The writer for Orange, who clearly has the expertise, gives flesh and bone to the point. He says the "stack" of technologies contained within the new software system have individual life spans of roughly ten years.

Using what I would call tech humor, he says, "Shift happens"!

But it's at the end of his comment on accountability that the writer really nails it.

"The decision makers appear to lack the sophistication and experience to run a program of this size and scale. Yet, they manipulate the message to imply that everything is great and they quick to deflect blame on the trial courts when the system does not operate correctly."

That is what the bureaucrats in San Francisco do. They can't program or, according to the Orange writer and many judges from other courts, responsibly run a project of this one's size and ambition. But they can manipulate a message.

Indeed quite successfully.

That is what I complained about in this column last time, saying they had convinced the state senators on thejudiciary committee that there is an enormous cost to providing the press with access to the court's new matters while they are still news. Whereas the new court filings are simply sitting there, waiting to be worked on for hours and sometimes weeks, during which a journalist is not costing anybody anything to look at them.

But no matter the truth of it. They had manipulated the message successfully.

The Orange writer is saying the same thing, putting the right nuance on it, by saying they "imply" that everything is great. Because that dancing around the true state of affairs is exactly what I have seen implications much more than outright assertions.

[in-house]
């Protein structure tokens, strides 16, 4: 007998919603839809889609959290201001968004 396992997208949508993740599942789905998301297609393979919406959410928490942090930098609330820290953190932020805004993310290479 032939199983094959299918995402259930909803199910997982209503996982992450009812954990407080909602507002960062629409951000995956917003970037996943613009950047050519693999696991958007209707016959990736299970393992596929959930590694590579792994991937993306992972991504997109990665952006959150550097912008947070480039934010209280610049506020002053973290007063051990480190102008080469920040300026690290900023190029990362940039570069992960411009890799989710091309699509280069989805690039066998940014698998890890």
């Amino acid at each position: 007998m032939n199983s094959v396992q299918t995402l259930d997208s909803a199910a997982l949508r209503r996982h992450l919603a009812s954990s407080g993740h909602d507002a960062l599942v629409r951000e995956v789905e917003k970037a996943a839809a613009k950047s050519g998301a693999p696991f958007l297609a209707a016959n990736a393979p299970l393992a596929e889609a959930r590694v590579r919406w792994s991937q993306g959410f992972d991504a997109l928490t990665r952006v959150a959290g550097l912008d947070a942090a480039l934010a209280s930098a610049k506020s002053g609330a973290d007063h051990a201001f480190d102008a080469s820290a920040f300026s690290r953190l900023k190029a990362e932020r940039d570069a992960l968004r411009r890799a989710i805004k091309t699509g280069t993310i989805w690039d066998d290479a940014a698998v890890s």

Note the other key bureaucratic skill nailed by the writer, "quick to deflect blame."

The voice from the technical depths of Orange goes down the list of key characteristics for an ensconced and privileged bureaucracy. Another is the need for sycophants, like any royalty.

The writer tells the story of briefings set up for the chief information officers. "For a while they held 'CIO Briefings' for the lead courts, but these were quickly stopped when it was clear that the tough questions were being asked."

No tough questions for the administrators in their San Francisco sanctum.

Yes, however, to retroactive raises. Just a few months ago.

It is a great relief to hear, from someone inside the technical gears of the system, a clear and uncompromising voice.

And as for the future, the writer says it's dark. Instead of fixing the problems, he says, the Administrative Office of the Courts is veering off in a diastrous direction.

The administrative office and remember it carries with it the enormous power of the purse, able to reward its friends and punish its enemies continues to press down on a single, one size fits all, solution. Worse, says the writer, it is now trying to adapt the system to the needs of law enforcement, at the expense of the trial courts.

On the very last line of comment, he sounds the alarm.

"The Administrative Office of the Courts remains singularly focused on a solution that may cripple the judicial branch."